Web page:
Infinite outliers

May 23, 2010
2 minutes read

You’ve probably heard the tale of success several times. He was determined. His will to keep moving never wavered. He kept doing the smart thing over and over until someone recognized it. The extreme poverty taught him lessons necessary for the cut throat business world (eh?)

In the book Outliers, Malcolm Gladwell argues how a person’s success isn’t because he’s talented, hardworking, etc. There are other factors as well, like opportunities, your surroundings, and even your ancestors.

Sure, you need to be hardworking and all that good stuff. But there are other critical factors that determine whether you’ll be successful or not. Things that are beyond your control. The book is full of examples. One of them being Bill Gates.

Outliers by Malcolm Gladwell

Obviously, he was talented, hardworking, sincere, etc. But the one critical factor that determined his success? He got a “time-shared” computer in 1968, when he was 13 years old. In 1968, the top colleges didn’t have even a punch-card based computer, let alone time-shared. Thus his interest in software took off.

And why did this happen? Because his parents were super rich. They could afford a computer when colleges and universities couldn’t

So, the author raises a question. Why didn’t the scientists provide computers to all 13 year olds in the world in 1968. We’d have millions of Bill Gates and Steve Jobs today (a meagre 0.1% of the population of a billion). And that would be great. Just imagine products like iPods and Windows 7 coming out every day from each of these companies. Why not start doing this now?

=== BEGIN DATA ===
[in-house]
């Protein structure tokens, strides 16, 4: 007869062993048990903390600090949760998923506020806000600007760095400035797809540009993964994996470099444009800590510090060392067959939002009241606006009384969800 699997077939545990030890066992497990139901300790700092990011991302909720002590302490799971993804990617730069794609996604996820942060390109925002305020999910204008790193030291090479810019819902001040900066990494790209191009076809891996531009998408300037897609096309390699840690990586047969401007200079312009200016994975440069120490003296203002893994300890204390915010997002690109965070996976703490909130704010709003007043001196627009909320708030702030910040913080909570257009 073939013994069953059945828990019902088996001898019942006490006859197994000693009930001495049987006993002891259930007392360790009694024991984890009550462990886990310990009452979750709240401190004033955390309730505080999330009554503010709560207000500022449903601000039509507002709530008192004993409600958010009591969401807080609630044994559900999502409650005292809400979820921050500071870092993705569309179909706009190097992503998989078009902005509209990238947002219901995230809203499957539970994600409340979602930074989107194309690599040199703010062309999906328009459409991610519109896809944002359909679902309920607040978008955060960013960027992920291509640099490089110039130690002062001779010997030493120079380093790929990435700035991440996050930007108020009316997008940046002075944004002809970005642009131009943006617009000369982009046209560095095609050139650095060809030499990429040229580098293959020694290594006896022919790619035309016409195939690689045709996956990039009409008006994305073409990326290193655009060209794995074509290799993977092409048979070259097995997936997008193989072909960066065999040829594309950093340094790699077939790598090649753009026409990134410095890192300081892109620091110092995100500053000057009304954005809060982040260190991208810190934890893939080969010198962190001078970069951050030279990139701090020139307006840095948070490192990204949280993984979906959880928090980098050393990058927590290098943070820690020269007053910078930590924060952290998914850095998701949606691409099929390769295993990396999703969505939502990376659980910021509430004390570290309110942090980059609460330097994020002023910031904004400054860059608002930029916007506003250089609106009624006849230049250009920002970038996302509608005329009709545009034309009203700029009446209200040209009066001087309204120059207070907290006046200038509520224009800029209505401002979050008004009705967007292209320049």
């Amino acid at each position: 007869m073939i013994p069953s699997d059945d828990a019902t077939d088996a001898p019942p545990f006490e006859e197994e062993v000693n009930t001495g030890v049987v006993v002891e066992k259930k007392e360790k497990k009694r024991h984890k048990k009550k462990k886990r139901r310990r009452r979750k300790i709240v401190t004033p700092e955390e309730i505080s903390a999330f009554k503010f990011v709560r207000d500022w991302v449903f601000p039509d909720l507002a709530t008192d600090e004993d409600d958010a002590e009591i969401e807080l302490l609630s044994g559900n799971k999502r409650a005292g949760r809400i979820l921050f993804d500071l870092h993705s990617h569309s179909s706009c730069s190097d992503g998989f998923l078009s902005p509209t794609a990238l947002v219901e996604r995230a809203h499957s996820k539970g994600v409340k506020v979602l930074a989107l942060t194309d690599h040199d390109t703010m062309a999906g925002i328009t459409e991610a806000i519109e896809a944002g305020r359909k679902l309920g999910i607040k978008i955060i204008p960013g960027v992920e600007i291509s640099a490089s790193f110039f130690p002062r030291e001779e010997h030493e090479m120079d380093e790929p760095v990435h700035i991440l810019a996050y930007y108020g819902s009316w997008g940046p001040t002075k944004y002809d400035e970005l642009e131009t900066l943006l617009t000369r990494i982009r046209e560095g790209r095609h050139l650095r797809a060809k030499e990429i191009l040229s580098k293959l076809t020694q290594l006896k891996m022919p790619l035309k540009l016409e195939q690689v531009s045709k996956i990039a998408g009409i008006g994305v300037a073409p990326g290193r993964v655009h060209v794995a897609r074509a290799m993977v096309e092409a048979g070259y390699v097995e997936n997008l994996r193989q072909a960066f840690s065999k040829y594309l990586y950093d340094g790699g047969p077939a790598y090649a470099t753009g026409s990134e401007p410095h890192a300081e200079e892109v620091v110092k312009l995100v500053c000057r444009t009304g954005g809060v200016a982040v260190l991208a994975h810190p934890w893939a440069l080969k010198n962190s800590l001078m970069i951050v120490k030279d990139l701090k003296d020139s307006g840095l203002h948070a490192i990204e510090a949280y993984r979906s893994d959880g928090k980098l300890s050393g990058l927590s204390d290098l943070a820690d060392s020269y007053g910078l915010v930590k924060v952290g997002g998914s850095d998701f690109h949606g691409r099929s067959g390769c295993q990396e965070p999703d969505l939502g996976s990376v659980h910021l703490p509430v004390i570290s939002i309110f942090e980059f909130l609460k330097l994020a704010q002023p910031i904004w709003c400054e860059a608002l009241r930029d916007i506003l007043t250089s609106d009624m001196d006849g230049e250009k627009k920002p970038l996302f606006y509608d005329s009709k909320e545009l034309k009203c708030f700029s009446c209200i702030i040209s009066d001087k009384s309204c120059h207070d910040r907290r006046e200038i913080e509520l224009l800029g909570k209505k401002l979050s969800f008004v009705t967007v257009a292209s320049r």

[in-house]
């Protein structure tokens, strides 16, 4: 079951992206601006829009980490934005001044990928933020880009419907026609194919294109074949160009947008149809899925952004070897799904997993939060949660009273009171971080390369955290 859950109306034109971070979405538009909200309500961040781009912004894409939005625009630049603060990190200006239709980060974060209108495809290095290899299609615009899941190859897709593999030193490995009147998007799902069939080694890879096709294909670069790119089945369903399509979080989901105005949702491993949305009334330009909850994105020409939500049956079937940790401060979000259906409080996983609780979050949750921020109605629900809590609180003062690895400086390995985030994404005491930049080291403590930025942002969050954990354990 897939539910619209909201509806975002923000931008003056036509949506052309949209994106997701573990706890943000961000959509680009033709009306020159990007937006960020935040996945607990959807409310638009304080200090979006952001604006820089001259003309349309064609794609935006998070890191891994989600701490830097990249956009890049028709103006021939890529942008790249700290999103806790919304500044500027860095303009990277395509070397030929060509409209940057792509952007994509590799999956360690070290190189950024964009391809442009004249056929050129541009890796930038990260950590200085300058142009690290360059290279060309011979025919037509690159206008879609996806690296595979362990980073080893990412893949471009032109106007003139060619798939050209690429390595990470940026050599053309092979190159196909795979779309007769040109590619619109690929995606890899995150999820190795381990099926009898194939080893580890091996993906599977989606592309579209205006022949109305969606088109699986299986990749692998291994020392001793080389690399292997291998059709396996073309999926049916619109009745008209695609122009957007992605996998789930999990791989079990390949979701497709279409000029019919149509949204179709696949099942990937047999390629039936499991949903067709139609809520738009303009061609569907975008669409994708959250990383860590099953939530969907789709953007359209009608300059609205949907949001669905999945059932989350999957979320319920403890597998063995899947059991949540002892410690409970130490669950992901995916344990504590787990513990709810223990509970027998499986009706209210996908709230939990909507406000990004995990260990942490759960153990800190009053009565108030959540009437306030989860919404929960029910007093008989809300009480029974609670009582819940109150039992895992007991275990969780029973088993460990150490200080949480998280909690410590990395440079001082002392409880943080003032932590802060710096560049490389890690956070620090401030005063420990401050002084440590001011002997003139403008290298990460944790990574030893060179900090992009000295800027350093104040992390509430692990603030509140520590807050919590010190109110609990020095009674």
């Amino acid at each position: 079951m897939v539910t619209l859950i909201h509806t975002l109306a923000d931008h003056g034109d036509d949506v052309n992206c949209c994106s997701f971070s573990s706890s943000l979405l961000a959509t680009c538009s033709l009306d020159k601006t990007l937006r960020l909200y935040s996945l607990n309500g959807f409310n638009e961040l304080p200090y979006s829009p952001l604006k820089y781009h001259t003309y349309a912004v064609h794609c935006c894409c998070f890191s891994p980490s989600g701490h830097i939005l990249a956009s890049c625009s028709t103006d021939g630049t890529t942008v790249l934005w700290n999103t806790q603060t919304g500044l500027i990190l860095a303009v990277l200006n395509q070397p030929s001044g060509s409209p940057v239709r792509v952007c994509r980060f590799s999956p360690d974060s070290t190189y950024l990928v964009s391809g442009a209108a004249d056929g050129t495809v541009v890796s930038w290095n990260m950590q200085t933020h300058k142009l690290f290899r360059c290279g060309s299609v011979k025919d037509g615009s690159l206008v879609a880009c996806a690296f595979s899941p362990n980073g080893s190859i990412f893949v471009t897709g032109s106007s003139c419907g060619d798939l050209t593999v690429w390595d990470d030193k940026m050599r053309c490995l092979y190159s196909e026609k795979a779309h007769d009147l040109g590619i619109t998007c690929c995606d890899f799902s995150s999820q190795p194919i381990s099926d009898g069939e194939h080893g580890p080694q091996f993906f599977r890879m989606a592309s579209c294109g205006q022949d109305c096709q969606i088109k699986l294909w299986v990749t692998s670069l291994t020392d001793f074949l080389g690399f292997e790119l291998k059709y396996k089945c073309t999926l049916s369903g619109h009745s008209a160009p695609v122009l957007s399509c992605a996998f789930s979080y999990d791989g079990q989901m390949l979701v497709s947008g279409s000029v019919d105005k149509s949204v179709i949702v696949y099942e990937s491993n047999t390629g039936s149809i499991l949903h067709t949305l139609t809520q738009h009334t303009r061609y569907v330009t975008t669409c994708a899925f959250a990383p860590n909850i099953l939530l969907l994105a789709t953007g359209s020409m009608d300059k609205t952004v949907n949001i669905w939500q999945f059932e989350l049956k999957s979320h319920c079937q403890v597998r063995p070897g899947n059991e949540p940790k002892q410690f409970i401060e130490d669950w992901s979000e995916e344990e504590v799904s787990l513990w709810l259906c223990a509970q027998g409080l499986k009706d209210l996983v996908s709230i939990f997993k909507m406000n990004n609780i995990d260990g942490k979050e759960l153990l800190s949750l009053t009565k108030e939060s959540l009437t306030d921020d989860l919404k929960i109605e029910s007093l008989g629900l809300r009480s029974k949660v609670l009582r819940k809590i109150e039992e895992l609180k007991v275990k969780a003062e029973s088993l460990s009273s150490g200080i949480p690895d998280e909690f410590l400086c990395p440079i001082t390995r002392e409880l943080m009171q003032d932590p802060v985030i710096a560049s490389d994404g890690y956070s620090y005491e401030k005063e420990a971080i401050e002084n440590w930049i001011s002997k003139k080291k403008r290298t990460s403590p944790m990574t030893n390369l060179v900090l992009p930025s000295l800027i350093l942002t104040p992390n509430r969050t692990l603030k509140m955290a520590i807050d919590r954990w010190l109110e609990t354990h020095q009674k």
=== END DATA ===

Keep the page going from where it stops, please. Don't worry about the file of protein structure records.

Well, here’s a possible answer.

The Earth can’t support so much. It doesn’t have enough resources (oil, electricity, minerals, et al). Imagine a million Googles running around the world. Would we have enough electricity to power their complexes? Or rather, would these million Googles have enough cement, steel, silicon, etc to construct their complexes?

The society has “caused” such systems to be formed. A system in which people are deliberately discriminated. The lucky ones reach the very top of the pyramid. The others reach varying distances from the apex.